Flood defence & storage basin: #surprisingsalford #43

The opening of the Salford flood storage basin was a big deal.  Anyone who remembers the terrible floods of 2015 will be relieved to see improved flood prevention up and running.  The River Irwell has burst its banks many times over the centuries; notably in September and October 1946 5,300 homes were flooded.  The most recent flooding was on Boxing Day 2015; after a day and a half of constant rainfall 2,250 homes across Greater Manchester were flooded and over 500 businesses.  Water rushing into your home is devastating and for many of the families it took many months for their lives to get back to anything like normal.

The Salford Flood Basin opened in 2018.  I intended to visit earlier but other things got in the way and it was a fine but cold wintry day when I eventually got there.  I cycled along the River Irwell to the flood basin and entering along the path from Great Cheetham Street West.  Arriving at the flood basin I was firstly aware of  the size, it is huge (five hectares apparently).

At a cost of £10 million, we are told that the basin is big enough to hold more than 250 Olympic-size swimming pools of water and will protect almost 2,000 homes and businesses from flooding.  In addition, the scheme has created an urban wetland habitat and a green space for Salford residents.  A 2.5 km footpath runs around the periphery of the basin and on a sunny day this will be a peaceful place to stroll, well away from the bustle of the city.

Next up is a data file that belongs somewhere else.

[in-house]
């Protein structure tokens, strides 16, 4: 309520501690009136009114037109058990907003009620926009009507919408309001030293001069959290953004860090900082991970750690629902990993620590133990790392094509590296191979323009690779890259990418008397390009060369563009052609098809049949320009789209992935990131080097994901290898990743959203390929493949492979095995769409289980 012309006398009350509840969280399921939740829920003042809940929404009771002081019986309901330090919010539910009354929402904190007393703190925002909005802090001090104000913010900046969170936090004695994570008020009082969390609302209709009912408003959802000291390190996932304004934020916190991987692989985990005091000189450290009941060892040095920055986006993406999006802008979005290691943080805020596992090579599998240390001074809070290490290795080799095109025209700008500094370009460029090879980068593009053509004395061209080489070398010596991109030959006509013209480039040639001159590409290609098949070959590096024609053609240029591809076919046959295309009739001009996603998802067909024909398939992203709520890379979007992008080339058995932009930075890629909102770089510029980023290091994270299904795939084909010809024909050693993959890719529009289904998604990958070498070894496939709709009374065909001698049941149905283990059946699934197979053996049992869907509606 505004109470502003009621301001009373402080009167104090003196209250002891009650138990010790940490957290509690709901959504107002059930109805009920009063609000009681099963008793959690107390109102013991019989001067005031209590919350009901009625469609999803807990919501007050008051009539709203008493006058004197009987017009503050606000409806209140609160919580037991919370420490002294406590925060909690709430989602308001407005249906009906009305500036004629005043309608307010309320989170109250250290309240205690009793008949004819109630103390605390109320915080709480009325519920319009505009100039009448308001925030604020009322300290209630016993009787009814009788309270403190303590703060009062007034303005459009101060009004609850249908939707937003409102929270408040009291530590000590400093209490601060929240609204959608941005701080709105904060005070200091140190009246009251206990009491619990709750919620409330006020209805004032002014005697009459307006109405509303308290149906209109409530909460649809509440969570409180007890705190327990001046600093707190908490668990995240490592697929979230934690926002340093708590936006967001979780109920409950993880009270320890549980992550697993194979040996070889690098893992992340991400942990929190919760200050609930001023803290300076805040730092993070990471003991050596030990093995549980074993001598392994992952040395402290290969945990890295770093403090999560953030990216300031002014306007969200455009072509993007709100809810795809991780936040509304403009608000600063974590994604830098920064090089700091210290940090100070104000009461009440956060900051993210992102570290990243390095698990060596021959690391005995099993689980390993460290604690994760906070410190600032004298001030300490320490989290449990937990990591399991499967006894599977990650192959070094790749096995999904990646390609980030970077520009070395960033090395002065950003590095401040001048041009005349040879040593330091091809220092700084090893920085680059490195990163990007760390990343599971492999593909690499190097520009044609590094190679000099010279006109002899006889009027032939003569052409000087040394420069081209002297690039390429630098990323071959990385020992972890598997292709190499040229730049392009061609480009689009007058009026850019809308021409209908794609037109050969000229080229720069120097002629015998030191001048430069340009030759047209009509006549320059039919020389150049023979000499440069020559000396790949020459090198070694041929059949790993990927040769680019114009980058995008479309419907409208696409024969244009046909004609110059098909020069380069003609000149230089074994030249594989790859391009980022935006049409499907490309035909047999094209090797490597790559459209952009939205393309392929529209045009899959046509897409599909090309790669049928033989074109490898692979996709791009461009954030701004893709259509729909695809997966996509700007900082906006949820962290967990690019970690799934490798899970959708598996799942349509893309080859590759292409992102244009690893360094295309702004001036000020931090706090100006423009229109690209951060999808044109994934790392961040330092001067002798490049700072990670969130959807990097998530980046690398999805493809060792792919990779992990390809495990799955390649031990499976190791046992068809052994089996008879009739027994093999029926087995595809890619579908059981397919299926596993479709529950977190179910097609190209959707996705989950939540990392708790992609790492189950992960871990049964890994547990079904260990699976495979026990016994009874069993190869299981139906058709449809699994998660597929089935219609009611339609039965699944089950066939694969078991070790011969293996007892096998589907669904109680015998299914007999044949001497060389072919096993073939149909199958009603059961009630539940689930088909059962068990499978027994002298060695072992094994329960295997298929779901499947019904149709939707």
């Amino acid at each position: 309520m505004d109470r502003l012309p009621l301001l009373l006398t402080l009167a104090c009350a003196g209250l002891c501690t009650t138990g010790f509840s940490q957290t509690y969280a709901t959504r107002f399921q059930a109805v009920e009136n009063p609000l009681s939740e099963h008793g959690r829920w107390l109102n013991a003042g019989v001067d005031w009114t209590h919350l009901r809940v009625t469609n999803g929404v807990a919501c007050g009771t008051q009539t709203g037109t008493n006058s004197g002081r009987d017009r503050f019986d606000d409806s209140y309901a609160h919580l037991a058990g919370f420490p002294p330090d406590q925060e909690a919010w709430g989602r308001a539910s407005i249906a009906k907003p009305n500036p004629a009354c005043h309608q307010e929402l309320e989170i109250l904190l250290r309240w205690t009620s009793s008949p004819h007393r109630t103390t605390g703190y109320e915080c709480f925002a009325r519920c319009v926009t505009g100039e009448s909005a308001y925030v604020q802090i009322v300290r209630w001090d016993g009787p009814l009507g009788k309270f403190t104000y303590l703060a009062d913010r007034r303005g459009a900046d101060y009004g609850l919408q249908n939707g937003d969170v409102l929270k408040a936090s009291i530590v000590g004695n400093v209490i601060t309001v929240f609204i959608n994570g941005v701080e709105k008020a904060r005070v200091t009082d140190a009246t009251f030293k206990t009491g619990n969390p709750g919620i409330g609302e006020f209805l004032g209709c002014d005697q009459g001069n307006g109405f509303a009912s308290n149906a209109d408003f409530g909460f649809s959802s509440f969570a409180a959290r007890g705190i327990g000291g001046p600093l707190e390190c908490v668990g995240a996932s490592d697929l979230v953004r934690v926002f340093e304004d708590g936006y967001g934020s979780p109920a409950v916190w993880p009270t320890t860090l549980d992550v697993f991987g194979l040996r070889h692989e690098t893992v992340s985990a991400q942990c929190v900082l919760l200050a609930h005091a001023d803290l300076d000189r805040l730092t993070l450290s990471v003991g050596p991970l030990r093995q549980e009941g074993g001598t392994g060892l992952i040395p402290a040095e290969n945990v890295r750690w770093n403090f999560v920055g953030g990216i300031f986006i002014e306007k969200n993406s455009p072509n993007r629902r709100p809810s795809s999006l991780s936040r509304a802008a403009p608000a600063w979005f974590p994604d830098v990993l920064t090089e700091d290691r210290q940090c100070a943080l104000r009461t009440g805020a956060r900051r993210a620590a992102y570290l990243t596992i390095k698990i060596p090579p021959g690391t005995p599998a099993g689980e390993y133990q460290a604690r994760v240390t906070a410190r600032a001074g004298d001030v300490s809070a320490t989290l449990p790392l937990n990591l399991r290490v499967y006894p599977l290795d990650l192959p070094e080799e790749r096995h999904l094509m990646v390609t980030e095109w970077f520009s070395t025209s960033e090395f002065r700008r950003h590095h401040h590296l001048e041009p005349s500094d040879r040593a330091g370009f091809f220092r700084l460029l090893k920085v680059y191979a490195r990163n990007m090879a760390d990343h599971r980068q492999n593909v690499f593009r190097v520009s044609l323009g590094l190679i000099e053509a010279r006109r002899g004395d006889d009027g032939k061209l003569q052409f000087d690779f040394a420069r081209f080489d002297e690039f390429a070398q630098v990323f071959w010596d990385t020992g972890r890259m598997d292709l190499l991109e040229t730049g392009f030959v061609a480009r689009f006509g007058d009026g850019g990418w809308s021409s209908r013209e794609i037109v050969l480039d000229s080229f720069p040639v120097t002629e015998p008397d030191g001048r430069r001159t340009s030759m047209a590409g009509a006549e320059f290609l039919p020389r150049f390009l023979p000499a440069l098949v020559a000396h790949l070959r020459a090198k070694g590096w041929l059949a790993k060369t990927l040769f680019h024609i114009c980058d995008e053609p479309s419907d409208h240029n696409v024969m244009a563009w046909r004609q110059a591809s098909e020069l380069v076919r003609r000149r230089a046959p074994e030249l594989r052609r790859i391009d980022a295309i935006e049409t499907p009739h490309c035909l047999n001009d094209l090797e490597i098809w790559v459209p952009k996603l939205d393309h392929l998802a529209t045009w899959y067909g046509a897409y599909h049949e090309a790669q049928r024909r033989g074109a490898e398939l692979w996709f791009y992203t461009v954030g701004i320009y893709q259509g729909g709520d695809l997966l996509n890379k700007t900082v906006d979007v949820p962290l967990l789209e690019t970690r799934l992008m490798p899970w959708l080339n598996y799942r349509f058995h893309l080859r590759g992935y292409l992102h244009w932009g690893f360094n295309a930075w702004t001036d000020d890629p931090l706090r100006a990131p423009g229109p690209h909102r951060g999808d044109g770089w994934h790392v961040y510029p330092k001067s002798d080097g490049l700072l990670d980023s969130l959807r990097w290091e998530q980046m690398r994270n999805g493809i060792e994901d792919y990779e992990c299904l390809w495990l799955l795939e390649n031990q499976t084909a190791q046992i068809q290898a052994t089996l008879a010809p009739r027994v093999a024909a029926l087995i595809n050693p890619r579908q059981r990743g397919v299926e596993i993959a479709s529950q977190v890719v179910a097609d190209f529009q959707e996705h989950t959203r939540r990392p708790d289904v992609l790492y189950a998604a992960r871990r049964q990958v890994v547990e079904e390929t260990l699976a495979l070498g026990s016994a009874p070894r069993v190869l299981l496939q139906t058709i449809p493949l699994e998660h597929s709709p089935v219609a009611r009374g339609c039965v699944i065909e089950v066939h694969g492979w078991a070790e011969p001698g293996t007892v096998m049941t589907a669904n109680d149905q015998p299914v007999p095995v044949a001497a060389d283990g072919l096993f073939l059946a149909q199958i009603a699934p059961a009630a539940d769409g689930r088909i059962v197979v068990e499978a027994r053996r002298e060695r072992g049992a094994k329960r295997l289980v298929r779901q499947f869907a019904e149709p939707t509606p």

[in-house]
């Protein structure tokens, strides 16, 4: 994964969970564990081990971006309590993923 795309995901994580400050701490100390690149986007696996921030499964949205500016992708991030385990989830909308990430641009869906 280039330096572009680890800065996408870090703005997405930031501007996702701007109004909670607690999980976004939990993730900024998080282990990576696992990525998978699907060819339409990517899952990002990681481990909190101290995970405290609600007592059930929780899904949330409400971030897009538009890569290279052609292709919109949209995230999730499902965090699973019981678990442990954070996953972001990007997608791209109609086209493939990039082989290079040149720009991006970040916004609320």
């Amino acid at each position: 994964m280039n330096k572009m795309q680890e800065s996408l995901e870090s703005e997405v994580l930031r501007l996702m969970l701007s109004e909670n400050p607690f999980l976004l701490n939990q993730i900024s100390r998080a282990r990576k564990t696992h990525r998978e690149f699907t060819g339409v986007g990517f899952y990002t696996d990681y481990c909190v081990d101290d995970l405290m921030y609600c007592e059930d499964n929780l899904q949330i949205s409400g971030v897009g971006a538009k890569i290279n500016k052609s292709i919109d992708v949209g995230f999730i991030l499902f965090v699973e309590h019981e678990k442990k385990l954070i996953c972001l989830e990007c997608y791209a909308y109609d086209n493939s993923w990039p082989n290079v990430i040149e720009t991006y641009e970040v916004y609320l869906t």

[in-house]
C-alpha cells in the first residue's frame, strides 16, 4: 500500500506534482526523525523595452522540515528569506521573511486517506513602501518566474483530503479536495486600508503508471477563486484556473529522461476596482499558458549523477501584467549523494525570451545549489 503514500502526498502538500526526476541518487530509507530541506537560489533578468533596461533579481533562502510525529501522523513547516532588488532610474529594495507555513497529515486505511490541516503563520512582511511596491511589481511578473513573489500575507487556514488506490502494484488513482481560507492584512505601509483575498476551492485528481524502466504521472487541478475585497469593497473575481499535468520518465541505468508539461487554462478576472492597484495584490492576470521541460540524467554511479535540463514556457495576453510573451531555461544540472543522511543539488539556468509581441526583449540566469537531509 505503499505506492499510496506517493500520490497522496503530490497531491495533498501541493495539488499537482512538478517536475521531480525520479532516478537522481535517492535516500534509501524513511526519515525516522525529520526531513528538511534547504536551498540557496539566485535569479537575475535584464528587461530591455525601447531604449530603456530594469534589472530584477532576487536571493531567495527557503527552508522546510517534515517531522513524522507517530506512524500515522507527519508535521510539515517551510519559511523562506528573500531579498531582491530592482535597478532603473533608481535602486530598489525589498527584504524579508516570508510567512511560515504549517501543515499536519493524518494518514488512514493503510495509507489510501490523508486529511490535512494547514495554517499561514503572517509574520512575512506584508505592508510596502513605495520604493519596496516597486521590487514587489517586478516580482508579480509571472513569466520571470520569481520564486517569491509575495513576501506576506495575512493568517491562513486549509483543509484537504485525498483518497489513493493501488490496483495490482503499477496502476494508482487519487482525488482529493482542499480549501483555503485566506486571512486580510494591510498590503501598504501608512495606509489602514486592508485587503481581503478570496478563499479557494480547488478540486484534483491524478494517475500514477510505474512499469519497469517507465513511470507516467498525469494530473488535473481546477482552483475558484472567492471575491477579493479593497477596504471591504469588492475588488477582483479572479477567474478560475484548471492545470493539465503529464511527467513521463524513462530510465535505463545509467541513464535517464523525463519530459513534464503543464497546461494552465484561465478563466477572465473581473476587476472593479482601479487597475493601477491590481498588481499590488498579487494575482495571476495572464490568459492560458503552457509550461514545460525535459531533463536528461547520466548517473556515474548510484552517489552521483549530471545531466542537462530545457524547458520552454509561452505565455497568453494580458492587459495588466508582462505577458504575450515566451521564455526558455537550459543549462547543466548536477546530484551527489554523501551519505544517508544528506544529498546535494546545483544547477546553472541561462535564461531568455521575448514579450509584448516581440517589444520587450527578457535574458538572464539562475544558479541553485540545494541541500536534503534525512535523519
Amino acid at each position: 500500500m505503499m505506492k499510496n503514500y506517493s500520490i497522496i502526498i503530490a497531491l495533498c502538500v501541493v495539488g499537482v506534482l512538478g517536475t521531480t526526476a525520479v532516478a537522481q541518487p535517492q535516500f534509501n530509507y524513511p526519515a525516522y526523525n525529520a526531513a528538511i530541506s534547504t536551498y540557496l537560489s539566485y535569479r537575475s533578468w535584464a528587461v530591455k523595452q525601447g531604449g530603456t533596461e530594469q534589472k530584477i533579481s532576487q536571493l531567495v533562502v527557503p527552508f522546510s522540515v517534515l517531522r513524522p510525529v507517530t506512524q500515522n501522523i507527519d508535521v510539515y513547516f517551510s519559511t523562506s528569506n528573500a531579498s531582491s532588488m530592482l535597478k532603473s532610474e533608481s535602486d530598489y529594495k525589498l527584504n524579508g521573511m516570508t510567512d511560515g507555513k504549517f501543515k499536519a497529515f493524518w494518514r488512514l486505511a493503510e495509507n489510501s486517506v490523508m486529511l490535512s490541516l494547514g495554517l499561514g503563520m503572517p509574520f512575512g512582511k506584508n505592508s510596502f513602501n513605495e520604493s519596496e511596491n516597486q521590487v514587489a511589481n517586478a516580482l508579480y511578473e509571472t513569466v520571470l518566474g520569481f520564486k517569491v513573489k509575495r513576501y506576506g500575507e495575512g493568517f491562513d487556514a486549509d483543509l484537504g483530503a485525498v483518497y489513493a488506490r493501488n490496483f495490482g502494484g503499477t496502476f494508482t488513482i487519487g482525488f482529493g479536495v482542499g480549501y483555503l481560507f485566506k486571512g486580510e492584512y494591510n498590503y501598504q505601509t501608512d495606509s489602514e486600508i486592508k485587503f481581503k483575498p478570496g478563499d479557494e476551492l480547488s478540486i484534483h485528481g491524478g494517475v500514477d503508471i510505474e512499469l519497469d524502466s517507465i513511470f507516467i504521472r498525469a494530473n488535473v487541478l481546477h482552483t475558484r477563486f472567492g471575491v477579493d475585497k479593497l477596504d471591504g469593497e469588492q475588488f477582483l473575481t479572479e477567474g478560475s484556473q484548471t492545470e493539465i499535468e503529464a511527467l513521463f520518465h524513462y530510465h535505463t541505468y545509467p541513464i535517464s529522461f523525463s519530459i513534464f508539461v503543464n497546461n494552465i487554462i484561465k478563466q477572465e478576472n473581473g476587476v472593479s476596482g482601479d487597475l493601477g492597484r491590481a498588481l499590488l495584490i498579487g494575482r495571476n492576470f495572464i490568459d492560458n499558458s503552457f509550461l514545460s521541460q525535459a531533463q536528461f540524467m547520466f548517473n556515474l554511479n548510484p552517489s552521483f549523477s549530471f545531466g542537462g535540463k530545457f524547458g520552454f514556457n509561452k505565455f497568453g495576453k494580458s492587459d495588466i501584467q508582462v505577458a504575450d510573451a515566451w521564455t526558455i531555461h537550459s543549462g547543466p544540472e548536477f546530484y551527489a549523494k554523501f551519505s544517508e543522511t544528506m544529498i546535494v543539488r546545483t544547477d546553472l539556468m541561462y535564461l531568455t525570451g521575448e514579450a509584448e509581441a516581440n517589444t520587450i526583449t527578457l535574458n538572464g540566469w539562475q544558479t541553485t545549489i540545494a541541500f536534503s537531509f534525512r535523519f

The photograph at the top of the post shows one of the two kiosks on the site.  The colourful designs were decorated by Manchester graffiti artist, kELzO.

How does a flood storage basin work?

The basin is a sort of natural flood plain in the middle of the city.  Sitting within a sweeping meander of the River Irwell, the area was excavated and the soil used to create an embankment around the edge of the site.  This embankment is a flood defence in itself but if needed the storage basin can be flooded in a controlled way. through an inlet in one corner.  When the river levels are high excess water can be diverted into the storage basin where it will be stored and released back into the river when water levels have subsided.

It is hoped that this and the existing flood storage area at Littleton Road will prevent devastation like that seen on Boxing Day 2015 in the future.